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Technology: Love It and Hate It

Technology makes life simpler by one definition:  methods, systems, and devices which are the result of scientific knowledge being used for practical purposes in industry and our everyday day lives.  Technology certainly proved practical when Husband, our 15-year-old Grand, Elsie, and I set off on a five-day trip. 

Holding my iPhone in hand, I said, “Hey, Siri. Get directions to Sandusky, Ohio.”  Seconds later, Google Maps showed three possible routes on my phone screen. We chose one showing 486 miles and 7 hours 35 minutes.  Because I wanted to follow our route on paper and I like to know the names of towns we travel through, I kept my Rand-McNally atlas close by as we followed a blue line and spoken directions from my phone.   

I appreciated detailed directions. “In ¼ mile, use the right two lanes. Turn left onto Interstate Highway 77.” As Google Map’s back-up navigator for Husband while he drove, I sometimes repeated directions, watched for highway and street signs, and looked up the name of the next town.

When we arrived at our destination, I praised technology.  We didn’t make a single wrong turn, although driving time was extended an hour due to road construction, and along the way Google Map had located and directed us to the nearest Chick-Fil-A.

As we travelled, we used technology in other ways.  Texts, emails and phone calls kept us connected with friends and family.  I played word games, and our Grand listened to audio books.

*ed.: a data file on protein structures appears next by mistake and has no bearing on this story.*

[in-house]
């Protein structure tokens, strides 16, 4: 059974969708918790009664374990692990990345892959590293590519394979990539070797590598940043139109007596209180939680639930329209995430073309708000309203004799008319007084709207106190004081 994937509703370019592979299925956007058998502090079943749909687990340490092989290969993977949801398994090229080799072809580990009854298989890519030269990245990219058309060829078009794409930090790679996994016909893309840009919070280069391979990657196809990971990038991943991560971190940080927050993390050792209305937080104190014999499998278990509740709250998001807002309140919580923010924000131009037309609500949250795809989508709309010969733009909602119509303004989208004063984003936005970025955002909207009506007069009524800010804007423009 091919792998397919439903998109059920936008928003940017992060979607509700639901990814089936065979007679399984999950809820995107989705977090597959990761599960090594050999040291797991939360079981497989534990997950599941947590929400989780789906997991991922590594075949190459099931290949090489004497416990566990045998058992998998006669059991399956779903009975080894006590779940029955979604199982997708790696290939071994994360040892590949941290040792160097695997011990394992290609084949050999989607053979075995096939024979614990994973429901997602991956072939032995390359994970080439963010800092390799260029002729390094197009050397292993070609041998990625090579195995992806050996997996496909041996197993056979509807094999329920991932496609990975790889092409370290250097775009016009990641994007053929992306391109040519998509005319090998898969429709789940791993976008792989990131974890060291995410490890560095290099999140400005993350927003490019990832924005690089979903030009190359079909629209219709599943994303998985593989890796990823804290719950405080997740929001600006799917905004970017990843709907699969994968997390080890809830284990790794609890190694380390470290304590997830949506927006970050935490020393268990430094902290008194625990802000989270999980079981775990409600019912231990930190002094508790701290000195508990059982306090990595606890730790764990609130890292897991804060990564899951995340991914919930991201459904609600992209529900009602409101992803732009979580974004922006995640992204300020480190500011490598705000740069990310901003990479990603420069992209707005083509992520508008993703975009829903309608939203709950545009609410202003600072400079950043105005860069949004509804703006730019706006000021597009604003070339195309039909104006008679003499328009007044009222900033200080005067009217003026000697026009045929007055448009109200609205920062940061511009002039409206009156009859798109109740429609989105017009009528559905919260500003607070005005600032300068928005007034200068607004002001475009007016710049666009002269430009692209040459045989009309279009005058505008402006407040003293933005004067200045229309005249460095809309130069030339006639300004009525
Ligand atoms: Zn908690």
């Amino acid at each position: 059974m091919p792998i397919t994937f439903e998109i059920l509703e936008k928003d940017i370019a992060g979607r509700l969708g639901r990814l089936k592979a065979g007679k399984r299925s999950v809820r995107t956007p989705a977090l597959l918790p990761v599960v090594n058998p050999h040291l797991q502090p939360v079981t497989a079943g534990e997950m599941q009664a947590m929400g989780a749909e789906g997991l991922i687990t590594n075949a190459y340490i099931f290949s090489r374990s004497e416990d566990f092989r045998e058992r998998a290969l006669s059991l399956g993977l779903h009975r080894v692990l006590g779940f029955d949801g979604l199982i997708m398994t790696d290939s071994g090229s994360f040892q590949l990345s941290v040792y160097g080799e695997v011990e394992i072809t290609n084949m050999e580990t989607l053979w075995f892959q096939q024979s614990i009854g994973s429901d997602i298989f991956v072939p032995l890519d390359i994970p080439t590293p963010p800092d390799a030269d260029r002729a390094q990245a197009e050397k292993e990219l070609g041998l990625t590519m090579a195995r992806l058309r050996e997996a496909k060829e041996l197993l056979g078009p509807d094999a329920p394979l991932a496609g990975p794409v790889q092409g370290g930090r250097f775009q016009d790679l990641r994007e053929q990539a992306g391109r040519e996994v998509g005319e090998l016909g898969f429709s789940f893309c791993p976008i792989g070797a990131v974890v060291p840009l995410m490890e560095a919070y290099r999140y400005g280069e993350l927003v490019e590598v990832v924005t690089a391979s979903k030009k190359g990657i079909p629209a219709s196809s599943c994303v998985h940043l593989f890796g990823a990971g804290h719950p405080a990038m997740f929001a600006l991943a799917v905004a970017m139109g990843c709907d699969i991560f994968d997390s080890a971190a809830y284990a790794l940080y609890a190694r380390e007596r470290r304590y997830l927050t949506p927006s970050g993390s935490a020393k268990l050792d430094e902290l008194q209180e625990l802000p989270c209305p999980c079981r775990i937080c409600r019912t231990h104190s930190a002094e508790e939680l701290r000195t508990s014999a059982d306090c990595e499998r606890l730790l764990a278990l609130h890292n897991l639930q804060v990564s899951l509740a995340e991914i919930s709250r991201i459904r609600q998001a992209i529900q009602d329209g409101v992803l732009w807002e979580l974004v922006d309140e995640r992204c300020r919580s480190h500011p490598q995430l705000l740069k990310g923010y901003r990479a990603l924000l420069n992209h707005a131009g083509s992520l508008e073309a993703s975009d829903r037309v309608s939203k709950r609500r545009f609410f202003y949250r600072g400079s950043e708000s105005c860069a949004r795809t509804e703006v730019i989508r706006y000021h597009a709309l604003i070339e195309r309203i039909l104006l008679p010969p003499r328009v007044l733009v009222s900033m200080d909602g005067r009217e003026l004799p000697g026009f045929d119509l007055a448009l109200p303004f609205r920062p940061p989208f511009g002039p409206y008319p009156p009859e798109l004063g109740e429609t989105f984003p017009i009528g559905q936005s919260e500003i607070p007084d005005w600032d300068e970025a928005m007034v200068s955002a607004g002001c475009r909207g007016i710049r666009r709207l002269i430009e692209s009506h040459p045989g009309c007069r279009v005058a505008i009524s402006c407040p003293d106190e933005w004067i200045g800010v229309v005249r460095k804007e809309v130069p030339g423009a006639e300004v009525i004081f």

The next day I encountered my bane of technology.  At a Cedar Point Amusement Park information booth, I asked for a park map.  “You can scan one,” said the park employee.  She pointed to a QR code, a black and white square, and immediately looked towards another park visitor.

Quick Response codes have been described as barcodes on steroids; they hold information horizontally and vertically.  Was I expected to see everything at Cedar Point, a 364-acre park, on my 3” x 6” phone screen?  Never understanding the park’s layout, I floundered for the next few hours and followed Elsie from ride to ride.

Finally, we saw the main information center so I again asked for a paper map.  The employee said, “You can scan one,” and pointed to a QR code. I gave her my best grandmother smile and said, “I’ve been frustrated all morning.”

She nodded and ducked below the counter.  “Here you go. This should help.”  I triumphantly waved my paper map toward Husband and Elsie.

At suppertime, a hostess guided us to a restaurant booth and pointed to the tabletop.  “Your waiter will be right with you. You can scan our menu here,” she said. Another QR code.

As we looked at phone screens, the waiter must have sensed my frustration because she asked, “Would you like paper menus?”  Most times I think I’m moving along well (for my age, some would say) in this technology world, but I hope all the world’s information doesn’t get packed into black and white squares.

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